Review - The Witcher #1

"...but by the time the dice stopped rolling, I'd won a pig, a maiden's kiss, a pair of breeches, and the ire of a bare-legged man. That's when I knew I had to leave town."

In stories of legend, there's often a main character who's something of a beast when it comes to combat, adventuring and all-around questing. One such character in video games is The Witcher, a truly powerful individual capable of bending those to his will and crushing enemies effortlessly. With the next incarnation of the game without a definite release date, Dark Horse is looking to fill that void with The Witcher #1. The issue is written by Paul Tobin, illustrated by Joe Querio, colored by Carlos Badilla and lettered by Nate Piekos of Blambot.

Traveling near the edge of the Black Forest, monster hunter Geralt meets a widowed fisherman named Jakob whose dead and murderous wife Marta resides in an eerie mansion known as the House of Glass—which seems to have endless rooms, nothing to fill them with, and horror around every corner. Their journey takes them through eerie forests, beside lakes full with more than fish and graveyard hags speaking in tongues. It's all in a days work for a Witcher and a Hunter, both of whom seem to want to do more than survive.

Tobin's script plays out very much like an RPG. Geralt and Jakob are believable in their abilities to survive and make a treacherous journey if the situation calls for it and the first issue is definitely setting them up to get in a spot of bother rather quickly. The dialogue is pretty well done and effectively gets the reader caught up on both characters' backstories, thanks to them retelling their tales and the personal choices. The way they react to certain situations evidences what kind of people they really are and helps get the reader involved in them and their impending plights. There's solid pacing and drama that unfolds in the issue as well, ensuring the reader stays focused and into what's happening.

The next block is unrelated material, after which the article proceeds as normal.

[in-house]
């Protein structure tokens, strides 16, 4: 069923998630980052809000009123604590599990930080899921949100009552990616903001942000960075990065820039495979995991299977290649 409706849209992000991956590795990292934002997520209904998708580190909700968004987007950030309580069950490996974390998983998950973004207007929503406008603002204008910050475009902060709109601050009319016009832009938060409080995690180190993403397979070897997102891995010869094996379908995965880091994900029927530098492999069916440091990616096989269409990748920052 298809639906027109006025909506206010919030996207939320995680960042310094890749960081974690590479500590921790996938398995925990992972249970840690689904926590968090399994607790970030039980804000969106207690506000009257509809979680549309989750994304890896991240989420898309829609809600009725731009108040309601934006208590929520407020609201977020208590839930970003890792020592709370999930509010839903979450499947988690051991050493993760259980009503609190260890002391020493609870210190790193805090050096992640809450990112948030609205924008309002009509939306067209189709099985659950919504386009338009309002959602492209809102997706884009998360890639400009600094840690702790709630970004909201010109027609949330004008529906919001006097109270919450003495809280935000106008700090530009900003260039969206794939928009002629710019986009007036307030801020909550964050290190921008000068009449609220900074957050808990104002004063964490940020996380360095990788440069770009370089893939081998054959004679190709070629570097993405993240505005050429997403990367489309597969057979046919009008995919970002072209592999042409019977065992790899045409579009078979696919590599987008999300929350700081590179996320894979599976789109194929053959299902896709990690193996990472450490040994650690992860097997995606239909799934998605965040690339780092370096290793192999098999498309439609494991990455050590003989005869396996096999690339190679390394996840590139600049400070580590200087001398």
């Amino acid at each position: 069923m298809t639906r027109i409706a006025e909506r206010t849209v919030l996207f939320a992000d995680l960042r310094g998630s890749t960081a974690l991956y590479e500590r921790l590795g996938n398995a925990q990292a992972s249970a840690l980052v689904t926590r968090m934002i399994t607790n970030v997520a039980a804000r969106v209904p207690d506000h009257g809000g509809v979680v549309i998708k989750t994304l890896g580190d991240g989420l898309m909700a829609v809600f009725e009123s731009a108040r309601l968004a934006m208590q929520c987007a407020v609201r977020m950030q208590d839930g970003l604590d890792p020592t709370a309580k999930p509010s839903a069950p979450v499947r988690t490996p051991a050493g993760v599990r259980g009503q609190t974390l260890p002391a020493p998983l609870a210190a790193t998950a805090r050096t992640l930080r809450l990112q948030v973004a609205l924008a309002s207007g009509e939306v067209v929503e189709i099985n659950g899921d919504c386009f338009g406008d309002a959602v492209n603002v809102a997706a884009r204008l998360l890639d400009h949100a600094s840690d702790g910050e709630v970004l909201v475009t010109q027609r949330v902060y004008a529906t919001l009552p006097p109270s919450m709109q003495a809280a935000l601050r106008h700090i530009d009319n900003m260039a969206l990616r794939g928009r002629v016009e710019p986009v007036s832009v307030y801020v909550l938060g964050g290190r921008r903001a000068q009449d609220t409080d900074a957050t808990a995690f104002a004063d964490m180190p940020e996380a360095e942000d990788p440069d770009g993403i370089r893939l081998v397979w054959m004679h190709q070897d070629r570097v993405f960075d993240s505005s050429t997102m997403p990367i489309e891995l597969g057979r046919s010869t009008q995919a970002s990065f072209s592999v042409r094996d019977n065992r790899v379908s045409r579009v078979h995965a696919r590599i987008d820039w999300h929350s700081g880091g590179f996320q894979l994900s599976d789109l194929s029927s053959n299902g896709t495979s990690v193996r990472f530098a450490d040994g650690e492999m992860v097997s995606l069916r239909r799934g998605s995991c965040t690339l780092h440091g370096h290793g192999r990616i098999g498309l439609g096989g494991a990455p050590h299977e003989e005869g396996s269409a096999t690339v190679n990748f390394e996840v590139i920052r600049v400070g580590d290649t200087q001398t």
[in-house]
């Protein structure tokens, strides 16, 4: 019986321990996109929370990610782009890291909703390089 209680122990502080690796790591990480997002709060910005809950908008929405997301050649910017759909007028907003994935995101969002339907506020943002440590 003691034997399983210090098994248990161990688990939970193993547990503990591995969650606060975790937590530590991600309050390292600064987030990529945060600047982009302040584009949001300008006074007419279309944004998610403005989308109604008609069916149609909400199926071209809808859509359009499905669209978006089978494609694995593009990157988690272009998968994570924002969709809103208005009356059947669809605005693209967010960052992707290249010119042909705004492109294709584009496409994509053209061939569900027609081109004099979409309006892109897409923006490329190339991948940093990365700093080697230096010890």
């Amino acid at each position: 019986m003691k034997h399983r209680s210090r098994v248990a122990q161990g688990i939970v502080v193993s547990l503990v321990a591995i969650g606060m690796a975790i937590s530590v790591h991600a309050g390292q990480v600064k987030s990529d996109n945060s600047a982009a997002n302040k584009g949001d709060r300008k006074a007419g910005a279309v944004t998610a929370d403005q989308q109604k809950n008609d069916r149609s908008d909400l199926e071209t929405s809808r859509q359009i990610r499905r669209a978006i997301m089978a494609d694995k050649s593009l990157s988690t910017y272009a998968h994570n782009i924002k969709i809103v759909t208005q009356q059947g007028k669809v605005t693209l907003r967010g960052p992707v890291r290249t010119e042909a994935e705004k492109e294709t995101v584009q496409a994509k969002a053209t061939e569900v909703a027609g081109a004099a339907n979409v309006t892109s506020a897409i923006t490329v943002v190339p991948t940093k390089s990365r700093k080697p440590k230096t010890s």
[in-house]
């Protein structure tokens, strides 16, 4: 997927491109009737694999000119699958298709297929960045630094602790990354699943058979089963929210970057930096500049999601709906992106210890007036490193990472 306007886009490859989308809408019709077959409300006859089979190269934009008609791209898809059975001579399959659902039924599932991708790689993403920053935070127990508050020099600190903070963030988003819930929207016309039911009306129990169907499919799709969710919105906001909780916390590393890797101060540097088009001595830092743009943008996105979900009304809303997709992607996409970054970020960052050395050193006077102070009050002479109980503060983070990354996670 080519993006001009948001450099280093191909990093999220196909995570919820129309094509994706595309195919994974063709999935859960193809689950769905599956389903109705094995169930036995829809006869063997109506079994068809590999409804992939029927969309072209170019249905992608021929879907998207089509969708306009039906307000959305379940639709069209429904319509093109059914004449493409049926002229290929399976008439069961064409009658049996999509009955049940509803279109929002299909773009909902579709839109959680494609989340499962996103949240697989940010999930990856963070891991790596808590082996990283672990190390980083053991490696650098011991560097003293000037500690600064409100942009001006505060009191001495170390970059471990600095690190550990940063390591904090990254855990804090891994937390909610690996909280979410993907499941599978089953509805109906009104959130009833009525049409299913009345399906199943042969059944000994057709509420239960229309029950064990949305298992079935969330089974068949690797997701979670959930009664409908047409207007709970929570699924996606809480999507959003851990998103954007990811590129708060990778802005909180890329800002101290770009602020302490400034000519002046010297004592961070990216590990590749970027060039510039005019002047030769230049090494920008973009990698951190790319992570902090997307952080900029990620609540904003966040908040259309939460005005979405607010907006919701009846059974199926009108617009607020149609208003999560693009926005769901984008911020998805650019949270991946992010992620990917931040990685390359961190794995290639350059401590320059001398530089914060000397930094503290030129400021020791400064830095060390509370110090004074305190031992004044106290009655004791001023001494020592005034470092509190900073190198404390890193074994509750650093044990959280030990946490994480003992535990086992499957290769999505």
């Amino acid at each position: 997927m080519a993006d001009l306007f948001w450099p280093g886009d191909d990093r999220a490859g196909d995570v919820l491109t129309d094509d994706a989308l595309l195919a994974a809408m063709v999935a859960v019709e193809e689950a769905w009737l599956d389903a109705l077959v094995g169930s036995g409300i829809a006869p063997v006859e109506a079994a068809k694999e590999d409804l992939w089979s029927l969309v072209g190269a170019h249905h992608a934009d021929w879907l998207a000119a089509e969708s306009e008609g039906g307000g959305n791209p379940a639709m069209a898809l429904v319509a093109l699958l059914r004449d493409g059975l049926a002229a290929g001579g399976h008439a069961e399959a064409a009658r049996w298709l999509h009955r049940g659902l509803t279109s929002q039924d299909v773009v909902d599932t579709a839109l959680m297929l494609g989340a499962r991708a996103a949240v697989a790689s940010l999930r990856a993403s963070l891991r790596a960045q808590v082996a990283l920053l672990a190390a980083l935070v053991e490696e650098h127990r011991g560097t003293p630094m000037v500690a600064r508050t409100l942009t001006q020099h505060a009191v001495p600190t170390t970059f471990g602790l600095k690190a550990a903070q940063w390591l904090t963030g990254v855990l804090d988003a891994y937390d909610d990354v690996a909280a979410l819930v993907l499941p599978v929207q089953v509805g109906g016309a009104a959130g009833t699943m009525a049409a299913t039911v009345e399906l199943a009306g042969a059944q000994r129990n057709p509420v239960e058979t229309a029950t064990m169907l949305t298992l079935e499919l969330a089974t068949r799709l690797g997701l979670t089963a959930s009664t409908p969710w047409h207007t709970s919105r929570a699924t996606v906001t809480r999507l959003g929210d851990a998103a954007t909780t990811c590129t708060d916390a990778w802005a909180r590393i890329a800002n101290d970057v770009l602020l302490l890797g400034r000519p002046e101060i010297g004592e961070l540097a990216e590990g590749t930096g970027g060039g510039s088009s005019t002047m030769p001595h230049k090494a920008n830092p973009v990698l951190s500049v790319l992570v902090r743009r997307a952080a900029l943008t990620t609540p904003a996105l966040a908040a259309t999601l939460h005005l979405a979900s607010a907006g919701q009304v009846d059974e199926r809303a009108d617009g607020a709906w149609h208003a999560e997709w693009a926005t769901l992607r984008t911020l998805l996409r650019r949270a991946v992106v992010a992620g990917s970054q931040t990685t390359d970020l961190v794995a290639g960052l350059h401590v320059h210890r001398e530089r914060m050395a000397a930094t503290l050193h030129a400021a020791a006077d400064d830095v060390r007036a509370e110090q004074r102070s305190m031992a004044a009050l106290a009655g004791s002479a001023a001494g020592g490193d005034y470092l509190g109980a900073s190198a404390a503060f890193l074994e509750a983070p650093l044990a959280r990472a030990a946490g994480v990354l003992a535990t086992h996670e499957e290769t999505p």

The illustrations by Querio are well done and has a hint of horror in them, which is somewhat appropriate considering the subject matter of the issue. Characters are illustrated with pretty unique looks, especially between Geralt and Jakob side-by-side. There are some shots where the characters appear somewhat distant and--as a result--there's little attention to detail in the facial expressions. The environments are sufficiently indicative of the world the characters inhabit as well, offering somewhat ominous looks at dangerous lakes, dark forests and very foreboding houses. There's a good mix of panel layouts as well, giving the reader some fresh looks by page and staying visually stimulating.

The Witcher #1 is a great first issue that offers the reader a good mix of action and suspense. It feels like a very taut story that has a pretty big cliffhanger at the end of the first issue and the main characters are very capable of holding their own against whatever may come their way. The art is a good match for the story, imbuing the tale with a certain mystical sensibility that makes the reader feel as if they're part of a world of magic and vampires. Fans of the video game property will definitely want to check out The Witcher #1, but those who are also keen on fantasy sagas may also find some good stuff in the issue.